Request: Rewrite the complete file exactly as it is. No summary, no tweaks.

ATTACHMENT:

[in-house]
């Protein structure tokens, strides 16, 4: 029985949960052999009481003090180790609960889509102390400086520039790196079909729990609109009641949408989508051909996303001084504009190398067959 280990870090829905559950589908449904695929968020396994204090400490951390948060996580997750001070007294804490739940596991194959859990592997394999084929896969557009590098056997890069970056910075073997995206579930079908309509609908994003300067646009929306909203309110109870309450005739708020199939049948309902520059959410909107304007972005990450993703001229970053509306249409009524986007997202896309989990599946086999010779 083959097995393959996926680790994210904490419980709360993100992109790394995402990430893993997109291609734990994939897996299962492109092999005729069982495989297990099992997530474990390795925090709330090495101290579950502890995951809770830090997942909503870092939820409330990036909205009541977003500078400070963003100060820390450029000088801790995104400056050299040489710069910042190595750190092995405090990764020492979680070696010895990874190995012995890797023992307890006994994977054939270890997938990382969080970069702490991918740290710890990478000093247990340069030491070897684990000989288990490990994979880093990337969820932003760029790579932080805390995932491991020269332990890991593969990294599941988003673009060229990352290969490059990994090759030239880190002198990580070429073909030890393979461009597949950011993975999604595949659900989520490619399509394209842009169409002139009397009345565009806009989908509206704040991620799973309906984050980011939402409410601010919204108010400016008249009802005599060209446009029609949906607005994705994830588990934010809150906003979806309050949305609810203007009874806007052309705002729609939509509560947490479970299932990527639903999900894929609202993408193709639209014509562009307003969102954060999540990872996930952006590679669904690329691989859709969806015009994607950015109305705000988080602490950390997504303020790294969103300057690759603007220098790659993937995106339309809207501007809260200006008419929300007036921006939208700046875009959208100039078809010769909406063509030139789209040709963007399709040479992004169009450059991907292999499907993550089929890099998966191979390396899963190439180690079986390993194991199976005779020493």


[in-house]
């Protein structure tokens, strides 16, 4: 029985949960052999009481003090180790609960889509102390400086520039790196079909729990609109009641949408989508051909996303001084504009190398067959 280990870090829905559950589908449904695929968020396994204090400490951390948060996580997750001070007294804490739940596991194959859990592997394999084929896969557009590098056997890069970056910075073997995206579930079908309509609908994003300067646009929306909203309110109870309450005739708020199939049948309902520059959410909107304007972005990450993703001229970053509306249409009524986007997202896309989990599946086999010779 083959097995393959996926680790994210904490419980709360993100992109790394995402990430893993997109291609734990994939897996299962492109092999005729069982495989297990099992997530474990390795925090709330090495101290579950502890995951809770830090997942909503870092939820409330990036909205009541977003500078400070963003100060820390450029000088801790995104400056050299040489710069910042190595750190092995405090990764020492979680070696010895990874190995012995890797023992307890006994994977054939270890997938990382969080970069702490991918740290710890990478000093247990340069030491070897684990000989288990490990994979880093990337969820932003760029790579932080805390995932491991020269332990890991593969990294599941988003673009060229990352290969490059990994090759030239880190002198990580070429073909030890393979461009597949950011993975999604595949659900989520490619399509394209842009169409002139009397009345565009806009989908509206704040991620799973309906984050980011939402409410601010919204108010400016008249009802005599060209446009029609949906607005994705994830588990934010809150906003979806309050949305609810203007009874806007052309705002729609939509509560947490479970299932990527639903999900894929609202993408193709639209014509562009307003969102954060999540990872996930952006590679669904690329691989859709969806015009994607950015109305705000988080602490950390997504303020790294969103300057690759603007220098790659993937995106339309809207501007809260200006008419929300007036921006939208700046875009959208100039078809010769909406063509030139789209040709963007399709040479992004169009450059991907292999499907993550089929890099998966191979390396899963190439180690079986390993194991199976005779020493």